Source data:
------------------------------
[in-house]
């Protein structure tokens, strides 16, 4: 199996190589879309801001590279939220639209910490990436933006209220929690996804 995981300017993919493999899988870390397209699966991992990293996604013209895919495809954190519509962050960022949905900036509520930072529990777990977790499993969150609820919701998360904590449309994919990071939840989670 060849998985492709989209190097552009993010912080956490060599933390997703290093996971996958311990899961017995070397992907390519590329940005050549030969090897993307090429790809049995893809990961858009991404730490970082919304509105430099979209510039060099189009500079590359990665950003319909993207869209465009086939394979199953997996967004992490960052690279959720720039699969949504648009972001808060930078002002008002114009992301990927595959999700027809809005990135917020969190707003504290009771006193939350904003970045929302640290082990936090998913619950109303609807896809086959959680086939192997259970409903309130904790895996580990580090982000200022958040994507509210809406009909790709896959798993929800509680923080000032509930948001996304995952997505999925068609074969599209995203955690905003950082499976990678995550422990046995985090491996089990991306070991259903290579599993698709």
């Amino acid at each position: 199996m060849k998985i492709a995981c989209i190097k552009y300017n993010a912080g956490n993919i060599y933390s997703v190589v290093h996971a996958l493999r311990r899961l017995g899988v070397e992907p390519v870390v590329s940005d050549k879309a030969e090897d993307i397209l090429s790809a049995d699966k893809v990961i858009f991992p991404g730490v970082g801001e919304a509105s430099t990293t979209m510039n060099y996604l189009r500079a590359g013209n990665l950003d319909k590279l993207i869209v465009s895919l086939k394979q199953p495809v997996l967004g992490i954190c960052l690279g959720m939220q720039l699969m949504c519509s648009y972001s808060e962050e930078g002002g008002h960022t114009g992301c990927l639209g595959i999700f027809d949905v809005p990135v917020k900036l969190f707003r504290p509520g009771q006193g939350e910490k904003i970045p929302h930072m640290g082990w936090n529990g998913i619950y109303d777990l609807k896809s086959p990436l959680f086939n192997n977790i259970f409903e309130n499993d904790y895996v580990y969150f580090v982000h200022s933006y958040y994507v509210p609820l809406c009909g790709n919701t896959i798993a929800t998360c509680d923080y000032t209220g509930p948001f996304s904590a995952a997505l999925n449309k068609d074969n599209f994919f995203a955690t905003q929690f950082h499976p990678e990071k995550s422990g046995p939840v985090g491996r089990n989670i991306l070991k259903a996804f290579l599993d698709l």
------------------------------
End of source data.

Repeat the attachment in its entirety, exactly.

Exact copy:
[in-house]
């Protein structure tokens, strides 16, 4: 199996190589879309801001590279939220639209910490990436933006209220929690996804 995981300017993919493999899988870390397209699966991992990293996604013209895919495809954190519509962050960022949905900036509520930072529990777990977790499993969150609820919701998360904590449309994919990071939840989670 060849998985492709989209190097552009993010912080956490060599933390997703290093996971996958311990899961017995070397992907390519590329940005050549030969090897993307090429790809049995893809990961858009991404730490970082919304509105430099979209510039060099189009500079590359990665950003319909993207869209465009086939394979199953997996967004992490960052690279959720720039699969949504648009972001808060930078002002008002114009992301990927595959999700027809809005990135917020969190707003504290009771006193939350904003970045929302640290082990936090998913619950109303609807896809086959959680086939192997259970409903309130904790895996580990580090982000200022958040994507509210809406009909790709896959798993929800509680923080000032509930948001996304995952997505999925068609074969599209995203955690905003950082499976990678995550422990046995985090491996089990991306070991259903290579599993698709």
């Amino acid at each position: 199996m060849k998985i492709a995981c989209i190097k552009y300017n993010a912080g956490n993919i060599y933390s997703v190589v290093h996971a996958l493999r311990r899961l017995g899988v070397e992907p390519v870390v590329s940005d050549k879309a030969e090897d993307i397209l090429s790809a049995d699966k893809v990961i858009f991992p991404g730490v970082g801001e919304a509105s430099t990293t979209m510039n060099y996604l189009r500079a590359g013209n990665l950003d319909k590279l993207i869209v465009s895919l086939k394979q199953p495809v997996l967004g992490i954190c960052l690279g959720m939220q720039l699969m949504c519509s648009y972001s808060e962050e930078g002002g008002h960022t114009g992301c990927l639209g595959i999700f027809d949905v809005p990135v917020k900036l969190f707003r504290p509520g009771q006193g939350e910490k904003i970045p929302h930072m640290g082990w936090n529990g998913i619950y109303d777990l609807k896809s086959p990436l959680f086939n192997n977790i259970f409903e309130n499993d904790y895996v580990y969150f580090v982000h200022s933006y958040y994507v509210p609820l809406c009909g790709n919701t896959i798993a929800t998360c509680d923080y000032t209220g509930p948001f996304s904590a995952a997505l999925n449309k068609d074969n599209f994919f995203a955690t905003q929690f950082h499976p990678e990071k995550s422990g046995p939840v985090g491996r089990n989670i991306l070991k259903a996804f290579l599993d698709l």